In a recent statement released by a German “data protection” official, Facebook’s “like” button is to be removed, from German users’ accounts. The statement claims that the “like” button violates privacy laws in the country. Known for seemingly ridiculous laws regarding Internet privacy, this newest revelation takes the cake for outlandish public policy.
Thilo Weichert, claims that Facebook illegally profiles users’ web habits by tracking the expression of appreciation through the utilization of the “like” button. Really? Anyone who looks at a post can see who “expresses their appreciation” of the post. Does the big bad machine that is Facebook really need to utilize that button to secretly track what people might like?
Weichert states “Facebook can trace every click on a website, how long I’m on it, what I’m interested in,” he goes on to say that all of the information the site collects is then sent over to Facebook, even if the person on the site is not a Facebook member.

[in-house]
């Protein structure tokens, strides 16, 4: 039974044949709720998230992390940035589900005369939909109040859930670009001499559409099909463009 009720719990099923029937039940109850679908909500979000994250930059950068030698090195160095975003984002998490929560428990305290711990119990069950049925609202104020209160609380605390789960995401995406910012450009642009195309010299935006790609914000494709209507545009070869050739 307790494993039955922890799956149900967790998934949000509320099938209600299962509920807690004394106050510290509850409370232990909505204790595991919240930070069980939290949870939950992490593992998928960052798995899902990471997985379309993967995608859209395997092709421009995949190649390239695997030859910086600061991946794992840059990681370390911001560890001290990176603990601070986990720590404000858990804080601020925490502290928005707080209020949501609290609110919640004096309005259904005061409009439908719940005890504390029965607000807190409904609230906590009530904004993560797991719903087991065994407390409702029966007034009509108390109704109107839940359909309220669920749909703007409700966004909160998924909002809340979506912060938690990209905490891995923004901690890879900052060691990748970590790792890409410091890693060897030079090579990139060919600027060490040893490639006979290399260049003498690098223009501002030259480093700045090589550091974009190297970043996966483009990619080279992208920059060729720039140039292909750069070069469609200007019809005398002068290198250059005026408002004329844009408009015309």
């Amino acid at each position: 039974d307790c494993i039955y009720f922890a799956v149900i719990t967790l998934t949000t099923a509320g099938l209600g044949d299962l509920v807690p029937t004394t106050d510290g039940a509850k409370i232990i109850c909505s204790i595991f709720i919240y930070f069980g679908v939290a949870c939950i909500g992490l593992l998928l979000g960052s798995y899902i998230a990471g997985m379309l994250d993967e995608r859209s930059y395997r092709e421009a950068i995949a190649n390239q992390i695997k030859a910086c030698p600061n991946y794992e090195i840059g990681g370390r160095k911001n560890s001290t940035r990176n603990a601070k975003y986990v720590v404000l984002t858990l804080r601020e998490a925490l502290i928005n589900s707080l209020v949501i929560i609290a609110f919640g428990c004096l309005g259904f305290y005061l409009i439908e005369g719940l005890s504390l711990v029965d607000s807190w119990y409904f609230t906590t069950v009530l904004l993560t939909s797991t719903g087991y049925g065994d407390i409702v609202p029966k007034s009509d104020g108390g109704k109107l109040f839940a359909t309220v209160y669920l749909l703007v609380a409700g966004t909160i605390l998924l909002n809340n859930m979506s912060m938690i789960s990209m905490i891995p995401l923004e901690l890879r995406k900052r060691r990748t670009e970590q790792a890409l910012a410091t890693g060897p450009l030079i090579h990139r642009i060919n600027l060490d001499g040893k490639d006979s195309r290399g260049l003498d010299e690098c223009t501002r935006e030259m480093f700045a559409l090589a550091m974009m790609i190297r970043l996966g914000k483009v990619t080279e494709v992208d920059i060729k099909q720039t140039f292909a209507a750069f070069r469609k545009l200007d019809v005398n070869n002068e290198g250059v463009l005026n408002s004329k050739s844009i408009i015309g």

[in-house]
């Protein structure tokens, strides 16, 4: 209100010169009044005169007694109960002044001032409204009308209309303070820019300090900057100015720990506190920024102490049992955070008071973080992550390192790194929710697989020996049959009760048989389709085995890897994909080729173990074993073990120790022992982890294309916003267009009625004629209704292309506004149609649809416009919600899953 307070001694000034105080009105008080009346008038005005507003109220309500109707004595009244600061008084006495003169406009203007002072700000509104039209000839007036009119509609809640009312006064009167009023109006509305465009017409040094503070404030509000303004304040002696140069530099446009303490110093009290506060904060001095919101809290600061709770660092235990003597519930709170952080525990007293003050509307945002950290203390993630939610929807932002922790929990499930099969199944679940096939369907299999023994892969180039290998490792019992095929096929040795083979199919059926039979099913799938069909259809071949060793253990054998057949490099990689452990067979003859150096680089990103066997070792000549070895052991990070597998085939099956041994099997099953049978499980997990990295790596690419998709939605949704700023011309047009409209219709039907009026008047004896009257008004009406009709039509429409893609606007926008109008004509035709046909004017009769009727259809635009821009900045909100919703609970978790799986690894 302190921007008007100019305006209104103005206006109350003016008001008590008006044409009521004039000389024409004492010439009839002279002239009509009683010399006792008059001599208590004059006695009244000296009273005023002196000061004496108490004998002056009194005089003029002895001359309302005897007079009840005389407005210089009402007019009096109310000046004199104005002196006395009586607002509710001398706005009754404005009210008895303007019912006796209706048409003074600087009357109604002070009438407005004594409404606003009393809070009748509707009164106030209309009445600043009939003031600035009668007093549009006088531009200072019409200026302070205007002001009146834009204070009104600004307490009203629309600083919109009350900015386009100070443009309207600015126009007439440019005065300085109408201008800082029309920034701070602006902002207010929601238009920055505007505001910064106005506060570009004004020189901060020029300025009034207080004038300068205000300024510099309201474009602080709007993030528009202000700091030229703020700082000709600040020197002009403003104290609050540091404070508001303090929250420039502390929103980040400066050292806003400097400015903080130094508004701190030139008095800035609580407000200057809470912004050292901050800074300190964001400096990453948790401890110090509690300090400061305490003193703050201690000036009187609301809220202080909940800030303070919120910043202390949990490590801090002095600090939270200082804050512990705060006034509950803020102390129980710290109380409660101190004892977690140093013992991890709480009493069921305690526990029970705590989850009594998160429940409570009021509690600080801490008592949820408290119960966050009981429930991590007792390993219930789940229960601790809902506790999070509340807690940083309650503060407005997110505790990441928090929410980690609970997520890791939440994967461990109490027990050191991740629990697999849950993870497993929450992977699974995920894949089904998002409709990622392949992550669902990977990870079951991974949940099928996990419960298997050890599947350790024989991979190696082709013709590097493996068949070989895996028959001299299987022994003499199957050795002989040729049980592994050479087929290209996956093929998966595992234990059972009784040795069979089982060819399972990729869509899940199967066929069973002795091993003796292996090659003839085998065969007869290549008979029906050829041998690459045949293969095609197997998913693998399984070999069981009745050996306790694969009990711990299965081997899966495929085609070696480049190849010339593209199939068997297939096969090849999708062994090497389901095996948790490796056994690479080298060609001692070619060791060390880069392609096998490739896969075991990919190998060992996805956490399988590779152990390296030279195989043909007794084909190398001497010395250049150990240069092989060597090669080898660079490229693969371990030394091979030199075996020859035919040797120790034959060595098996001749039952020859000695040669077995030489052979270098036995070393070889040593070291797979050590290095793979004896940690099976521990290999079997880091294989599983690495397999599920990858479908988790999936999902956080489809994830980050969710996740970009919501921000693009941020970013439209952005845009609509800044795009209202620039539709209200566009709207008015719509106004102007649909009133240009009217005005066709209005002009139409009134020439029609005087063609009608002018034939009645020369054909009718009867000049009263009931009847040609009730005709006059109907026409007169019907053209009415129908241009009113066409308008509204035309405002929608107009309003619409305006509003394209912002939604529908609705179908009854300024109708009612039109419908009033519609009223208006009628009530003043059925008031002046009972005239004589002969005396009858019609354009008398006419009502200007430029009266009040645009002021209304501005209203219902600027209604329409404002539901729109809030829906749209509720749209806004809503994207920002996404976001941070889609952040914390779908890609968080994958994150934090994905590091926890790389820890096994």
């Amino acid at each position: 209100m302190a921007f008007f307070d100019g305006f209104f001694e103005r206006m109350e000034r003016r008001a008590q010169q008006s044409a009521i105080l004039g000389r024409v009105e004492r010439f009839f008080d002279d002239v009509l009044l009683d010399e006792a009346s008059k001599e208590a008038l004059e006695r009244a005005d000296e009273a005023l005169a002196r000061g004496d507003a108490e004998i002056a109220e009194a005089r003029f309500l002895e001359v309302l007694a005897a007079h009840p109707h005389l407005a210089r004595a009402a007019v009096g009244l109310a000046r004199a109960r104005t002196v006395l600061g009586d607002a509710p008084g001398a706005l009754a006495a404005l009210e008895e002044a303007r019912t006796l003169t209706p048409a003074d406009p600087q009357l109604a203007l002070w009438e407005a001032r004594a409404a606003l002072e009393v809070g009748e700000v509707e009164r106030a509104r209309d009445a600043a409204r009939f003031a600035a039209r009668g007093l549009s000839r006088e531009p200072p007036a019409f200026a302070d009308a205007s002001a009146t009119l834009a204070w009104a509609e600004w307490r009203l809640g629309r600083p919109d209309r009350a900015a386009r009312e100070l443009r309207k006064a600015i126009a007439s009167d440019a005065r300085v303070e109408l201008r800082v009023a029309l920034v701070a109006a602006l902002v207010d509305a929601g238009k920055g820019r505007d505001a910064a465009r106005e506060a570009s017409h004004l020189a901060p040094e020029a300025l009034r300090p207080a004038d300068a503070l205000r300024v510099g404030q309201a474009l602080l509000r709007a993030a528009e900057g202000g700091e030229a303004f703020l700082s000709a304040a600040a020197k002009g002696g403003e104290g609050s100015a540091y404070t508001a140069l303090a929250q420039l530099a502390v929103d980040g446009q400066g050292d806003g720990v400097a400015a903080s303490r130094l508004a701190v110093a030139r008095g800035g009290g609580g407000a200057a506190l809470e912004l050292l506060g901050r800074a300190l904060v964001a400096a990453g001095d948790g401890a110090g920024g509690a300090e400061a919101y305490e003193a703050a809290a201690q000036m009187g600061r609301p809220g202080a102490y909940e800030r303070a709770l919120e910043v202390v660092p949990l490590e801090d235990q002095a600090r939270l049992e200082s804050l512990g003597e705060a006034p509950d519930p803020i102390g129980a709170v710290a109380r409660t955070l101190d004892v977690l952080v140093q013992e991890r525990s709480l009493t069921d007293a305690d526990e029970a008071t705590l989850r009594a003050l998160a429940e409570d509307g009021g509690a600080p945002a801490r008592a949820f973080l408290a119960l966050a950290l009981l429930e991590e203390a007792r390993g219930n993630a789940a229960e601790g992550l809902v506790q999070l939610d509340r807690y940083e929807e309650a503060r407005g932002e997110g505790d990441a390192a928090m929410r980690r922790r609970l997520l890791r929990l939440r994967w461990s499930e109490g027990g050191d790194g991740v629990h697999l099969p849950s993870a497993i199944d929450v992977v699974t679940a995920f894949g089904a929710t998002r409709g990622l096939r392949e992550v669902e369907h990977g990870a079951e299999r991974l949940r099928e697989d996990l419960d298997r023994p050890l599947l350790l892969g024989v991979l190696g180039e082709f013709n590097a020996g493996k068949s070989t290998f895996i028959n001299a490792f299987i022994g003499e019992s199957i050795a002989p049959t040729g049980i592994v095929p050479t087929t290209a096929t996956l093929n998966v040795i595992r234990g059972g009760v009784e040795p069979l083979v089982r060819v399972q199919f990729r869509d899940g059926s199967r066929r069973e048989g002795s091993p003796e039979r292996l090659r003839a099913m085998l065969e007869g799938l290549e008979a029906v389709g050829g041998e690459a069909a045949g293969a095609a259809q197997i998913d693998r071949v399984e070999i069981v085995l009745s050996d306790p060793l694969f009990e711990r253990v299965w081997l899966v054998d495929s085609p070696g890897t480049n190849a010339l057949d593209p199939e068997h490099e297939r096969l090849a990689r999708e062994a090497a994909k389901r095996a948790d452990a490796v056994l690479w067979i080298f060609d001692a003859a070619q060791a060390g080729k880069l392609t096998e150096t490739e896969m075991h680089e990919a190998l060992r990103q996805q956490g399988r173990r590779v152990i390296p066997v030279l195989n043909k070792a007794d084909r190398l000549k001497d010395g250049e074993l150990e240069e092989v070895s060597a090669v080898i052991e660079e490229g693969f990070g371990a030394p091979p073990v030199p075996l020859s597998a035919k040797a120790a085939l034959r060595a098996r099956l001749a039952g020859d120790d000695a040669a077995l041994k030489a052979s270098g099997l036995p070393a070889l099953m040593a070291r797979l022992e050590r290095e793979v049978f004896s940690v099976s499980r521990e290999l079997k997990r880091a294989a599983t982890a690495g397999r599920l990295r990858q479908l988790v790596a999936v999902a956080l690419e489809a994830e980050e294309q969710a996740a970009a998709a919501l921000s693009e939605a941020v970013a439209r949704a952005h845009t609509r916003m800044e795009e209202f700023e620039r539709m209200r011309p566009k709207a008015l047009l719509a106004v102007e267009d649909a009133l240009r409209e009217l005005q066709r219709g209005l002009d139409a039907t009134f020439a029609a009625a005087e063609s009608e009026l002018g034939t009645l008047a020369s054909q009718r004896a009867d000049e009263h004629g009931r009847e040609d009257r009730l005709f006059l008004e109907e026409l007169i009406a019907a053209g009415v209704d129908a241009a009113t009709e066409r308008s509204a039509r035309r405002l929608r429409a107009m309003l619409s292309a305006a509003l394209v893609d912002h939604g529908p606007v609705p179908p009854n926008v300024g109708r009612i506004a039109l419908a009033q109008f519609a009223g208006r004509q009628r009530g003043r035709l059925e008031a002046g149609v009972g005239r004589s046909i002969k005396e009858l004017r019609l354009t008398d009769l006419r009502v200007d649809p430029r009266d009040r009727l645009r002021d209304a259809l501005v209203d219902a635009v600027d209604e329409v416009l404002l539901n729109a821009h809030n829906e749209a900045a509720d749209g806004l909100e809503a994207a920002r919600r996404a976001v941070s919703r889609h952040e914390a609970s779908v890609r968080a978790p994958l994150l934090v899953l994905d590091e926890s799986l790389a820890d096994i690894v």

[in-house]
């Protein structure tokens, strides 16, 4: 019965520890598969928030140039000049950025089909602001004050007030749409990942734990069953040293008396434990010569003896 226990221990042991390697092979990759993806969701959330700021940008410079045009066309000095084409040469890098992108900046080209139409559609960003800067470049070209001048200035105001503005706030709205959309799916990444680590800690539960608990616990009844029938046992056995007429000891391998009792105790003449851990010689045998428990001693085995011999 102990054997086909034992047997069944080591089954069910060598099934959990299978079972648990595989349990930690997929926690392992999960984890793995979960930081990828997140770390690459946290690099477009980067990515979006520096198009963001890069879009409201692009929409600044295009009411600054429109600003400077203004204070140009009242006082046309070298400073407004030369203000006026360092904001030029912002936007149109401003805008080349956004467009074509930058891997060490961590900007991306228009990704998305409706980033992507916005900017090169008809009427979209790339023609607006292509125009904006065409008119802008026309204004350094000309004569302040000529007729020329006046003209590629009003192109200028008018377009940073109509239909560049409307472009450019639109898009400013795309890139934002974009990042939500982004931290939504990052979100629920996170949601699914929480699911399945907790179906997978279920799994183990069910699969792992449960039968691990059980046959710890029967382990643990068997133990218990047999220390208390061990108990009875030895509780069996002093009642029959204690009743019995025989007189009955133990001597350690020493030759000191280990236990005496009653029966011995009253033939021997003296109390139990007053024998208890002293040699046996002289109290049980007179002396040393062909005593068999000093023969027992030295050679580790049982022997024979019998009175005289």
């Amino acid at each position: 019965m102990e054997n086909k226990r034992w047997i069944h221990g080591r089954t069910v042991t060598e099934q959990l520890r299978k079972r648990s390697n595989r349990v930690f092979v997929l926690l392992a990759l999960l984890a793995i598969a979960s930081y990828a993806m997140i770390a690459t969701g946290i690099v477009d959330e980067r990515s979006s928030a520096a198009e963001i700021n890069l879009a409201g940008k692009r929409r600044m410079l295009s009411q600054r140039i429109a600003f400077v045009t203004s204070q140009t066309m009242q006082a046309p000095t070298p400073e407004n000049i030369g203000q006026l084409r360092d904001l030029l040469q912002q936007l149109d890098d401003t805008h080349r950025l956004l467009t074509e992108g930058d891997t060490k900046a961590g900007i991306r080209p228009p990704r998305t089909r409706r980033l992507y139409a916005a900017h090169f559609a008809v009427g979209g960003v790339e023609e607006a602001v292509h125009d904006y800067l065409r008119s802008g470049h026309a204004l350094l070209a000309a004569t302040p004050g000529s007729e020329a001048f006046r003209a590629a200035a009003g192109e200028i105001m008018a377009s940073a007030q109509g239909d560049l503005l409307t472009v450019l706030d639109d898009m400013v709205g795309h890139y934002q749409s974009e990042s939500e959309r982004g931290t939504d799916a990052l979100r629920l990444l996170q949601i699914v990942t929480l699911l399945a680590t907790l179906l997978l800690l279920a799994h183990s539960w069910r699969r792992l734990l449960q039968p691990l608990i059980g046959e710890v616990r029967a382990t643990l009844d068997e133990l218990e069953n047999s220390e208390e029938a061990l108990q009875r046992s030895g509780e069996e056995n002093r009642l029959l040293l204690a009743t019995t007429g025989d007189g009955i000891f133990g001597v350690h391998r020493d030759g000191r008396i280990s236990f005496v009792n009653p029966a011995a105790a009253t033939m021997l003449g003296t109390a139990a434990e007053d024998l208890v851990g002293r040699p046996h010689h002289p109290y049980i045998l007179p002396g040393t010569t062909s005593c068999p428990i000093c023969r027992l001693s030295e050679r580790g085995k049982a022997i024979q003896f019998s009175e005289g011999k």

Apparently, Weichert is not aware of how prevalent basic website tracking is these days. I can see these things on this very blog, and I am far from the multi-billion dollar genius that is Mark Zuckerberg.
Facebook, as expected, is calling these claims absurd. They state that their “like” button has been implemented in accordance with European data protection regulations. And more importantly, as with any other site, users choose to view content on Facebook, and many like being able to utilize the “like” button. The logic for wanting to take away an optional luxury from people who enjoy having it is a bit baffling…